Quebec City likely isn’t the first place you’d think to travel solo, but when I saw how cheap flights from NYC to Quebec were I couldn’t resist flying north for a few days. Initially, I was a little hesitant to visit Quebec City solo; I was afraid I’d run out of things to do, or that it’d be too cold to visit in October (I hate winter weather, especially when I have to trek through it by myself). But as soon as I stepped foot in Quebec City’s beautiful Old Town, I knew I’d made the right decision to visit it by myself.
Whether or not you visit solo like I did, I hope you find this Quebec City guide useful in planning your own trip.
Why Visit Quebec City Solo?
Quebec City is actually a great place to experiment with solo travel because the downtown area is quite compact and easy to navigate. Most of the main attractions are within walking distance of one another, and the locals are more than happy to help out if you’re lost. In fact, I had numerous people approach me to ask if I needed help finding my way when they saw me pull out my massive tourist map. (Canadians are lovely people!).
Old Town Quebec City is filled with local boutiques and art galleries, and it’s nice to be able to visit them without worrying if you’re boring your trip companion. Plus, there are numerous walking tours and museums in the area, which are ideal for doing solo. I should also mention that Quebec City feels extremely safe, and I never had any fears about wandering around by myself after sunset.
Things to Do in Quebec City
Although it looks large on a map, downtown Quebec City is surprisingly compact. There’s lots to see and do, but two to two and a half days in the city would’ve been plenty of time for me to do everything I wanted to! Keep in mind that you can walk to most everything on this list, too.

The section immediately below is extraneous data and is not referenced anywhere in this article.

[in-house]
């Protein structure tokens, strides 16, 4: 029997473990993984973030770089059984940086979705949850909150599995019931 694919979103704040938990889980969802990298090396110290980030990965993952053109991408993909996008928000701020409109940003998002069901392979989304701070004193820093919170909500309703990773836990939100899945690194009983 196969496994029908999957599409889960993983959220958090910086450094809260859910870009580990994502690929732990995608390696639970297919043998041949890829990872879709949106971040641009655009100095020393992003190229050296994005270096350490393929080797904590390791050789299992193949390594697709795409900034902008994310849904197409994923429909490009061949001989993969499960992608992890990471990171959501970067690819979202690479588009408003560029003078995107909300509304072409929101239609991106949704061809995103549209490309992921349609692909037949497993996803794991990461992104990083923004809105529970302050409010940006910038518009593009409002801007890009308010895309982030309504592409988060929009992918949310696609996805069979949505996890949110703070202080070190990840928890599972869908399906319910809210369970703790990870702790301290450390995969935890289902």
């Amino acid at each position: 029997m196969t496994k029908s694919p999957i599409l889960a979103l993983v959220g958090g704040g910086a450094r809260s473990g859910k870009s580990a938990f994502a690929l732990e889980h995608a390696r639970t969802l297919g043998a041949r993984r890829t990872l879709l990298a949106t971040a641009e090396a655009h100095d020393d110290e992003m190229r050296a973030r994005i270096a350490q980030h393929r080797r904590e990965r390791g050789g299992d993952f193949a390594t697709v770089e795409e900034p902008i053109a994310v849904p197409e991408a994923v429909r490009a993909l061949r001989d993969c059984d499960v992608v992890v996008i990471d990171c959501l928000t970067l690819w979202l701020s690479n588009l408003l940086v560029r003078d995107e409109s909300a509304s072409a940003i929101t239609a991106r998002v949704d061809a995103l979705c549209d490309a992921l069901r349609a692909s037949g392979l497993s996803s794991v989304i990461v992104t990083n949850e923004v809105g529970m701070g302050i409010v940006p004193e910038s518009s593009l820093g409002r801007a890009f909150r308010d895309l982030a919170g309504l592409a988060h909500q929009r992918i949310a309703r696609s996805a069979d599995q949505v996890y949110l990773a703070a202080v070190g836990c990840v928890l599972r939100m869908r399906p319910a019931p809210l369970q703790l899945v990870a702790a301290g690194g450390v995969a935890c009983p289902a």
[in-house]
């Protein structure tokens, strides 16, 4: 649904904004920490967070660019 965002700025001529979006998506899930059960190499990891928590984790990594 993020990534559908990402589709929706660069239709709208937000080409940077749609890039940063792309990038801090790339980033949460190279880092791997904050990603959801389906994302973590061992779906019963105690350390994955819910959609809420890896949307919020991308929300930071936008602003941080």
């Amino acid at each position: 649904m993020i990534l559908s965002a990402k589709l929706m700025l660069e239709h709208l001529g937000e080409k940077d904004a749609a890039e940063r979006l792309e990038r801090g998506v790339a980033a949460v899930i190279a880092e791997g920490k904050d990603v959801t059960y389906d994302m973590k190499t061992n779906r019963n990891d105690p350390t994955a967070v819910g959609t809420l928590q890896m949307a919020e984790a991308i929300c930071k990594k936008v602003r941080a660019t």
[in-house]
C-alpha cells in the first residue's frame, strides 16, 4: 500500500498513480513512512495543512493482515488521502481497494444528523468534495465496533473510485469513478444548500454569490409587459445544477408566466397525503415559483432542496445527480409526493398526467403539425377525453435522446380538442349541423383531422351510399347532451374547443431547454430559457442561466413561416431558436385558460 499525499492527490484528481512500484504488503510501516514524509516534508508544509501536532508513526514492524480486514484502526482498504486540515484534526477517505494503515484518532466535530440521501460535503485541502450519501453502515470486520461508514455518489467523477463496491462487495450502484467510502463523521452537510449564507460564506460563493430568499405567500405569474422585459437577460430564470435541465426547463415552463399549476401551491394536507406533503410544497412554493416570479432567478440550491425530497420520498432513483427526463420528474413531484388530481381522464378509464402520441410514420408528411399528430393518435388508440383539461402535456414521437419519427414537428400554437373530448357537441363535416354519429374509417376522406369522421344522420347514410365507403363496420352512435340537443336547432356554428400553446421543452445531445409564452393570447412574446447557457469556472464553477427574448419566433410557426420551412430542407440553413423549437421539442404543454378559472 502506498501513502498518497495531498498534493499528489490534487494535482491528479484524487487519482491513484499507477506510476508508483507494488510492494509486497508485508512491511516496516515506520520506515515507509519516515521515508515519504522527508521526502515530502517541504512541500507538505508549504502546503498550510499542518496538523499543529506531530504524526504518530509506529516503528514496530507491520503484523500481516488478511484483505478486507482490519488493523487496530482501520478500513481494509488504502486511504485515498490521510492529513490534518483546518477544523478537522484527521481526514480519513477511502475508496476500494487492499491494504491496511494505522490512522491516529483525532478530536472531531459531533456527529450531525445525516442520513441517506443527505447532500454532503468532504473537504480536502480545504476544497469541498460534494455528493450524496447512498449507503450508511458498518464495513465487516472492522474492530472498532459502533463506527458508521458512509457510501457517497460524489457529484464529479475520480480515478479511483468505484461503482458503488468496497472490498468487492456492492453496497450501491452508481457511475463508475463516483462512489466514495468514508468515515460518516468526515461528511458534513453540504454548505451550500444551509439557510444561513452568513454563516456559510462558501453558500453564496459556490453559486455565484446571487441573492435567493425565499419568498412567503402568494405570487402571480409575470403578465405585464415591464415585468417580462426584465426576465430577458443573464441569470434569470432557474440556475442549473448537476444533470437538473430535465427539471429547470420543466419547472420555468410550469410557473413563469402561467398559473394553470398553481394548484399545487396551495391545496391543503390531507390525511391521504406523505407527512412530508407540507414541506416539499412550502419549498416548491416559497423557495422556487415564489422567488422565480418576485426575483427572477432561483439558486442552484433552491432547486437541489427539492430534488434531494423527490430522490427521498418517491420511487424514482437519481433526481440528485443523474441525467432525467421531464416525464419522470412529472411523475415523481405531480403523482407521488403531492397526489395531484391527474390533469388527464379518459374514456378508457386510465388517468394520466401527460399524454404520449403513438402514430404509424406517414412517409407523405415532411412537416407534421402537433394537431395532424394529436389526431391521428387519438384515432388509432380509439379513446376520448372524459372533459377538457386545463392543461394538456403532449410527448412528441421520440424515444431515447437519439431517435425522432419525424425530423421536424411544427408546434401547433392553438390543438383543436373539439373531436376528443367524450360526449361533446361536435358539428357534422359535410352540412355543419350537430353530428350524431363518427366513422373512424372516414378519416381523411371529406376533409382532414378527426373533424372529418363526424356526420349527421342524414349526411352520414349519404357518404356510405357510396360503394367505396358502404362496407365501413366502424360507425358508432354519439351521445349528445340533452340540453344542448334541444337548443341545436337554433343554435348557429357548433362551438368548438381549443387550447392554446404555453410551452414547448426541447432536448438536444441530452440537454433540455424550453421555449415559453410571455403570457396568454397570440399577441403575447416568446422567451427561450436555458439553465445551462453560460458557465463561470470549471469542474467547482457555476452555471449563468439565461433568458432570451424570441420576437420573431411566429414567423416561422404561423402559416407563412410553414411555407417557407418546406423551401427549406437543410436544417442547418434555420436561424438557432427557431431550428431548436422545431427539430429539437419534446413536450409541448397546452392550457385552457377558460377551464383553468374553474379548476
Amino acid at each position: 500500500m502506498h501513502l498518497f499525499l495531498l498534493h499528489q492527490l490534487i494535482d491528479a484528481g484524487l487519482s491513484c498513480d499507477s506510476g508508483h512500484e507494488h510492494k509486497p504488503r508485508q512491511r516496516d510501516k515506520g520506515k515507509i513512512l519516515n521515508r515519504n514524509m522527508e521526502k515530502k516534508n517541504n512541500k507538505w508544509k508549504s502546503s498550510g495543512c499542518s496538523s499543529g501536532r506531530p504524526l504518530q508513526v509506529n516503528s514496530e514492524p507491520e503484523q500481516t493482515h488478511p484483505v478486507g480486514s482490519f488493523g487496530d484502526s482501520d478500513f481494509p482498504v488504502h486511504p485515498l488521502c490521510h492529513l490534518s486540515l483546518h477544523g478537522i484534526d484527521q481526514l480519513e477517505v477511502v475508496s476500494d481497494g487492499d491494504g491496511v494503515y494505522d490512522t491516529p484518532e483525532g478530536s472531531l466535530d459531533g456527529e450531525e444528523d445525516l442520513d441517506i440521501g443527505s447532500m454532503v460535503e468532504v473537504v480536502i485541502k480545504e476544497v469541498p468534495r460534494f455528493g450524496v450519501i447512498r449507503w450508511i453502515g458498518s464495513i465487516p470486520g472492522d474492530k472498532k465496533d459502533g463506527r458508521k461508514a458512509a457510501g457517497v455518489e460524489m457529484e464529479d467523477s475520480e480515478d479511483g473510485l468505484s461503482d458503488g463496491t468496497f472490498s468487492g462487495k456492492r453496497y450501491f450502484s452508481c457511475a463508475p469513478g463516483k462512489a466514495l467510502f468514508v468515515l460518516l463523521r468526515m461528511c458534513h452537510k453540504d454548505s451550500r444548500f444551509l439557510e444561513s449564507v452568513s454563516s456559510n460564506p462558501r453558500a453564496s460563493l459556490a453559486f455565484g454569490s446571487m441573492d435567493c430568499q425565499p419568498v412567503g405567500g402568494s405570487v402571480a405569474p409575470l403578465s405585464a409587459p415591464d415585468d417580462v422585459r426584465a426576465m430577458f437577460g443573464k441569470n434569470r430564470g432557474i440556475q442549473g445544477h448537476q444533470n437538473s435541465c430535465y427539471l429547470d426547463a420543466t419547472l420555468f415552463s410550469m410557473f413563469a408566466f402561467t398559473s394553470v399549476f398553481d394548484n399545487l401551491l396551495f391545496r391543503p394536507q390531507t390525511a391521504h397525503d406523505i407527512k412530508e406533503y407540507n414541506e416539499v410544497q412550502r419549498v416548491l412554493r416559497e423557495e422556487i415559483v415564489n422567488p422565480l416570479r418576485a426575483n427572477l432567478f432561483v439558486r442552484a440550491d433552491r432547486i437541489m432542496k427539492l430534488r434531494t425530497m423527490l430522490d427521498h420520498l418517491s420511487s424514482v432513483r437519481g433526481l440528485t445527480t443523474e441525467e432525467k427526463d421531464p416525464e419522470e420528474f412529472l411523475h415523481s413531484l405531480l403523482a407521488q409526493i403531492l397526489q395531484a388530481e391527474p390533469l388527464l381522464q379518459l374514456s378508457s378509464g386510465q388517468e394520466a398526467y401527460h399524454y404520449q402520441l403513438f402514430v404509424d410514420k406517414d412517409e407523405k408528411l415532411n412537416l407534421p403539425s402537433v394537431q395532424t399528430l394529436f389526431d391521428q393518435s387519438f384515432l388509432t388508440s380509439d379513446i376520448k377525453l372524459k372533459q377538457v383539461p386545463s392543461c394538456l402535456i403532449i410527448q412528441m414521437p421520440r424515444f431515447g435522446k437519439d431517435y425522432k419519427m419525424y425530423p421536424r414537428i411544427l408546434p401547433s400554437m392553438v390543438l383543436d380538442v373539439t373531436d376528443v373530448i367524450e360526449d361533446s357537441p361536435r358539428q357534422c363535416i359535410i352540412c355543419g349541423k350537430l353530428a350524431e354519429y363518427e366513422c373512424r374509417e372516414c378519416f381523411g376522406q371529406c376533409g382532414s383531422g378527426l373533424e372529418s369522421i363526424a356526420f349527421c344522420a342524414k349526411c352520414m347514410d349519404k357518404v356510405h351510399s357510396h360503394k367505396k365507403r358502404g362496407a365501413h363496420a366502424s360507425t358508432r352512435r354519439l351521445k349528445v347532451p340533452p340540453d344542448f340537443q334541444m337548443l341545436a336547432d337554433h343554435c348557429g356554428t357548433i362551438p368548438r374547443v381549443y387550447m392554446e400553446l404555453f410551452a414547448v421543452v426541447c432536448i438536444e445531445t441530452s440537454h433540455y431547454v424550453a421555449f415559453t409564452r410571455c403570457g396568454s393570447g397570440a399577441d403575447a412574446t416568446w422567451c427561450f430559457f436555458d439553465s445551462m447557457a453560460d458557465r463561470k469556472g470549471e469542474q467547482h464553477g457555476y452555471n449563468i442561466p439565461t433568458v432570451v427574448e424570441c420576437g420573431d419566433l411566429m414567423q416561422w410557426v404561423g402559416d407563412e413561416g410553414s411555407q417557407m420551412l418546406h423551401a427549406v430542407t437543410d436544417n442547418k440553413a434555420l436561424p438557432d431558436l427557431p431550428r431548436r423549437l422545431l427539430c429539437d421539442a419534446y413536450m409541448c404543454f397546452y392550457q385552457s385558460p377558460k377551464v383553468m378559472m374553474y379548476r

Plains of Abraham—The Plains of Abraham is to Quebec City what Central Park is to NYC. The Plains of Abraham were the site of a major battle in Quebec City and are perfect for a summer picnic or a long walk. There’s not much “to do” here, but I recommend visiting for your daily dose of greenery.
The Citadelle of Quebec—An active military base and home of the Royal 22nd Regiment since 1920, the Citadelle is a must-visit attraction in Quebec City. I took a tour of the base and also enjoyed the accompanying museum of the 22nd Regiment. Note that you must be on a guided tour to see the base since military personnel live and work here. The tour lasts a little over an hour and is a great way to learn about both the Citadelle and Quebec City’s fascinating history.
Explore Old Town—This is where I spent most of my time in Quebec City. Old Town is surrounded by an imposing stone wall and is overflowing with local boutiques and cafes. The cobblestone streets and colorful storefronts are difficult to do justice in photos, but it’s worth exploring! Keep in mind that there’s an upper portion and lower portion of Old Town. You can take the funicular to the lower part of the town, but I chose to walk down the hill to avoid paying the fee (the hill isn’t bad at all!).
Spend the afternoon at Montmorency Falls—Taller than Niagara Falls, Montmorency Falls is well worth bussing out of the city to visit! I thought the area around Montmorency Falls would have more hiking trails, but the path around the falls is primarily paved. In that regard, the falls were a slight disappointment, but I’d still recommend visiting because the waterfall itself is stunning!